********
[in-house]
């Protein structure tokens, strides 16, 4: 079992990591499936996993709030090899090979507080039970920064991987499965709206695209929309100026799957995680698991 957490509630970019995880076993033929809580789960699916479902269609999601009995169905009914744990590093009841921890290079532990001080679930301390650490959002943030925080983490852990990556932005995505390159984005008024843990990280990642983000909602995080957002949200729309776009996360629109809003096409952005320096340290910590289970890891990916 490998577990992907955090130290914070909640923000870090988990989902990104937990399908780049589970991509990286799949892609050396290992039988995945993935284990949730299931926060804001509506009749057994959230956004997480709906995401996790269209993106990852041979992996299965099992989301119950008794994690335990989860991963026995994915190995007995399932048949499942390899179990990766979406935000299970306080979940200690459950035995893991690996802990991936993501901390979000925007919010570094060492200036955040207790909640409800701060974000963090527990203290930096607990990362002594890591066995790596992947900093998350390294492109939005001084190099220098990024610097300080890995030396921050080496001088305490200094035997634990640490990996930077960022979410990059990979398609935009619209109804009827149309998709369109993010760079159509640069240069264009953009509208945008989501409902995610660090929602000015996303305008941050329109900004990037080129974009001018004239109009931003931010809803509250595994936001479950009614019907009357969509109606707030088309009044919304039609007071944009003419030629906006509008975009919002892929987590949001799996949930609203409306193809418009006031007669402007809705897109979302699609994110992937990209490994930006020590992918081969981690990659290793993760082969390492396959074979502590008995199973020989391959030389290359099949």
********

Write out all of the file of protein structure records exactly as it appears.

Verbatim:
[in-house]
């Protein structure tokens, strides 16, 4: 079992990591499936996993709030090899090979507080039970920064991987499965709206695209929309100026799957995680698991 957490509630970019995880076993033929809580789960699916479902269609999601009995169905009914744990590093009841921890290079532990001080679930301390650490959002943030925080983490852990990556932005995505390159984005008024843990990280990642983000909602995080957002949200729309776009996360629109809003096409952005320096340290910590289970890891990916 490998577990992907955090130290914070909640923000870090988990989902990104937990399908780049589970991509990286799949892609050396290992039988995945993935284990949730299931926060804001509506009749057994959230956004997480709906995401996790269209993106990852041979992996299965099992989301119950008794994690335990989860991963026995994915190995007995399932048949499942390899179990990766979406935000299970306080979940200690459950035995893991690996802990991936993501901390979000925007919010570094060492200036955040207790909640409800701060974000963090527990203290930096607990990362002594890591066995790596992947900093998350390294492109939005001084190099220098990024610097300080890995030396921050080496001088305490200094035997634990640490990996930077960022979410990059990979398609935009619209109804009827149309998709369109993010760079159509640069240069264009953009509208945008989501409902995610660090929602000015996303305008941050329109900004990037080129974009001018004239109009931003931010809803509250595994936001479950009614019907009357969509109606707030088309009044919304039609007071944009003419030629906006509008975009919002892929987590949001799996949930609203409306193809418009006031007669402007809705897109979302699609994110992937990209490994930006020590992918081969981690990659290793993760082969390492396959074979502590008995199973020989391959030389290359099949």